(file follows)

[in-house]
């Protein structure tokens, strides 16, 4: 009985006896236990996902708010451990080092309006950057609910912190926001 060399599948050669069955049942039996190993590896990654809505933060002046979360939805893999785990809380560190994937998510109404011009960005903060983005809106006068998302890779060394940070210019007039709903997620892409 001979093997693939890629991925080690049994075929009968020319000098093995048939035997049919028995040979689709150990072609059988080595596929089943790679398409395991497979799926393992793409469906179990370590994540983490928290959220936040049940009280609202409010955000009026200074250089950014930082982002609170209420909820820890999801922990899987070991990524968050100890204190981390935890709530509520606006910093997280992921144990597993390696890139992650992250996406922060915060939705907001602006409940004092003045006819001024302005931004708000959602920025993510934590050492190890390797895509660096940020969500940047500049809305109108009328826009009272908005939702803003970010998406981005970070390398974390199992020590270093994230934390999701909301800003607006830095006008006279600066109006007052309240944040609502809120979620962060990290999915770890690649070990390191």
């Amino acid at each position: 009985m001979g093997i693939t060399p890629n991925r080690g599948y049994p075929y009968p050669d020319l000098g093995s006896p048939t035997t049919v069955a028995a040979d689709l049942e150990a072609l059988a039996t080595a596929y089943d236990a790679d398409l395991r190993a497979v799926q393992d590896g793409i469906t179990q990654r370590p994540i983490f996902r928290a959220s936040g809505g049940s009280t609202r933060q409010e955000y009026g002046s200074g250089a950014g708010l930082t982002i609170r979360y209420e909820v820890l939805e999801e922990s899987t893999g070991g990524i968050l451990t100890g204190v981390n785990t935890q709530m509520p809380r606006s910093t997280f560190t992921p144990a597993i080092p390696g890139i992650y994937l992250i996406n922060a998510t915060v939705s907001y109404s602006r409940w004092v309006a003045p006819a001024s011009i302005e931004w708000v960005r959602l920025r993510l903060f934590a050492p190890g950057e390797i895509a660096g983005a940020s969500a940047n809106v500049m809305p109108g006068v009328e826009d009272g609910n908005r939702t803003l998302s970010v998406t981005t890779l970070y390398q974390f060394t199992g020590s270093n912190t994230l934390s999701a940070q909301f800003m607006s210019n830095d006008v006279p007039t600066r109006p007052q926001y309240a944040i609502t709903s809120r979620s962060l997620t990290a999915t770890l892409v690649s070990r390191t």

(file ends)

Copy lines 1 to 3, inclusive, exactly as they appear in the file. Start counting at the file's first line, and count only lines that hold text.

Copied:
[in-house]
């Protein structure tokens, strides 16, 4: 009985006896236990996902708010451990080092309006950057609910912190926001 060399599948050669069955049942039996190993590896990654809505933060002046979360939805893999785990809380560190994937998510109404011009960005903060983005809106006068998302890779060394940070210019007039709903997620892409 001979093997693939890629991925080690049994075929009968020319000098093995048939035997049919028995040979689709150990072609059988080595596929089943790679398409395991497979799926393992793409469906179990370590994540983490928290959220936040049940009280609202409010955000009026200074250089950014930082982002609170209420909820820890999801922990899987070991990524968050100890204190981390935890709530509520606006910093997280992921144990597993390696890139992650992250996406922060915060939705907001602006409940004092003045006819001024302005931004708000959602920025993510934590050492190890390797895509660096940020969500940047500049809305109108009328826009009272908005939702803003970010998406981005970070390398974390199992020590270093994230934390999701909301800003607006830095006008006279600066109006007052309240944040609502809120979620962060990290999915770890690649070990390191």
């Amino acid at each position: 009985m001979g093997i693939t060399p890629n991925r080690g599948y049994p075929y009968p050669d020319l000098g093995s006896p048939t035997t049919v069955a028995a040979d689709l049942e150990a072609l059988a039996t080595a596929y089943d236990a790679d398409l395991r190993a497979v799926q393992d590896g793409i469906t179990q990654r370590p994540i983490f996902r928290a959220s936040g809505g049940s009280t609202r933060q409010e955000y009026g002046s200074g250089a950014g708010l930082t982002i609170r979360y209420e909820v820890l939805e999801e922990s899987t893999g070991g990524i968050l451990t100890g204190v981390n785990t935890q709530m509520p809380r606006s910093t997280f560190t992921p144990a597993i080092p390696g890139i992650y994937l992250i996406n922060a998510t915060v939705s907001y109404s602006r409940w004092v309006a003045p006819a001024s011009i302005e931004w708000v960005r959602l920025r993510l903060f934590a050492p190890g950057e390797i895509a660096g983005a940020s969500a940047n809106v500049m809305p109108g006068v009328e826009d009272g609910n908005r939702t803003l998302s970010v998406t981005t890779l970070y390398q974390f060394t199992g020590s270093n912190t994230l934390s999701a940070q909301f800003m607006s210019n830095d006008v006279p007039t600066r109006p007052q926001y309240a944040i609502t709903s809120r979620s962060l997620t990290a999915t770890l892409v690649s070990r390191t």